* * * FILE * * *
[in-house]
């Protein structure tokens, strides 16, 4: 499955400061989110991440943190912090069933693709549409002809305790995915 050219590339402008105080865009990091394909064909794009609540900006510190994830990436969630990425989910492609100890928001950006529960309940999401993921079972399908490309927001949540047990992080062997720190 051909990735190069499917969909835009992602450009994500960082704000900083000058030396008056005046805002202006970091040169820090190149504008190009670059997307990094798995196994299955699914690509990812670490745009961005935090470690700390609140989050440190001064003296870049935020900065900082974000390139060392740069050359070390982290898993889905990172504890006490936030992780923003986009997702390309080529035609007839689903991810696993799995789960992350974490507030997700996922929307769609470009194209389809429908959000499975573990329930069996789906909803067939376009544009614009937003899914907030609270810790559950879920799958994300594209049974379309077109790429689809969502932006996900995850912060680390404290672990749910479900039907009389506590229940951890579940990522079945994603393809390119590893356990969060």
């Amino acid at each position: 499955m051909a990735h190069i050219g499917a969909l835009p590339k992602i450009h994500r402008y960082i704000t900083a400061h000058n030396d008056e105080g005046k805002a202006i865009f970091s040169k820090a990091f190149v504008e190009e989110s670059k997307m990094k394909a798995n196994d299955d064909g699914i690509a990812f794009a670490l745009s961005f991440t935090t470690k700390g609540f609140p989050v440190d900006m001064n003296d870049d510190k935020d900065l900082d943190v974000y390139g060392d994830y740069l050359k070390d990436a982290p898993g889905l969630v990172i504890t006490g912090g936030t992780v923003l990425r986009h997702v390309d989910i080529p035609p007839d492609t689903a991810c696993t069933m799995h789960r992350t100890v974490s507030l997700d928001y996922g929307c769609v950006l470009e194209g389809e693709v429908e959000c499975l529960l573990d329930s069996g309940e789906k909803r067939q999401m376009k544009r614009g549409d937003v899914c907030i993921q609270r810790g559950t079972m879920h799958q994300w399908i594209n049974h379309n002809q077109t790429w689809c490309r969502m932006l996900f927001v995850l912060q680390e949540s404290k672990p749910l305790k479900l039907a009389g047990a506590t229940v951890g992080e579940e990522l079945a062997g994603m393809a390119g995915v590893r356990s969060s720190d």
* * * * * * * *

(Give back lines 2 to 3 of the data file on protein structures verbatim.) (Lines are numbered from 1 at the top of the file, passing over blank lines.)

């Protein structure tokens, strides 16, 4: 499955400061989110991440943190912090069933693709549409002809305790995915 050219590339402008105080865009990091394909064909794009609540900006510190994830990436969630990425989910492609100890928001950006529960309940999401993921079972399908490309927001949540047990992080062997720190 051909990735190069499917969909835009992602450009994500960082704000900083000058030396008056005046805002202006970091040169820090190149504008190009670059997307990094798995196994299955699914690509990812670490745009961005935090470690700390609140989050440190001064003296870049935020900065900082974000390139060392740069050359070390982290898993889905990172504890006490936030992780923003986009997702390309080529035609007839689903991810696993799995789960992350974490507030997700996922929307769609470009194209389809429908959000499975573990329930069996789906909803067939376009544009614009937003899914907030609270810790559950879920799958994300594209049974379309077109790429689809969502932006996900995850912060680390404290672990749910479900039907009389506590229940951890579940990522079945994603393809390119590893356990969060």
């Amino acid at each position: 499955m051909a990735h190069i050219g499917a969909l835009p590339k992602i450009h994500r402008y960082i704000t900083a400061h000058n030396d008056e105080g005046k805002a202006i865009f970091s040169k820090a990091f190149v504008e190009e989110s670059k997307m990094k394909a798995n196994d299955d064909g699914i690509a990812f794009a670490l745009s961005f991440t935090t470690k700390g609540f609140p989050v440190d900006m001064n003296d870049d510190k935020d900065l900082d943190v974000y390139g060392d994830y740069l050359k070390d990436a982290p898993g889905l969630v990172i504890t006490g912090g936030t992780v923003l990425r986009h997702v390309d989910i080529p035609p007839d492609t689903a991810c696993t069933m799995h789960r992350t100890v974490s507030l997700d928001y996922g929307c769609v950006l470009e194209g389809e693709v429908e959000c499975l529960l573990d329930s069996g309940e789906k909803r067939q999401m376009k544009r614009g549409d937003v899914c907030i993921q609270r810790g559950t079972m879920h799958q994300w399908i594209n049974h379309n002809q077109t790429w689809c490309r969502m932006l996900f927001v995850l912060q680390e949540s404290k672990p749910l305790k479900l039907a009389g047990a506590t229940v951890g992080e579940e990522l079945a062997g994603m393809a390119g995915v590893r356990s969060s720190d």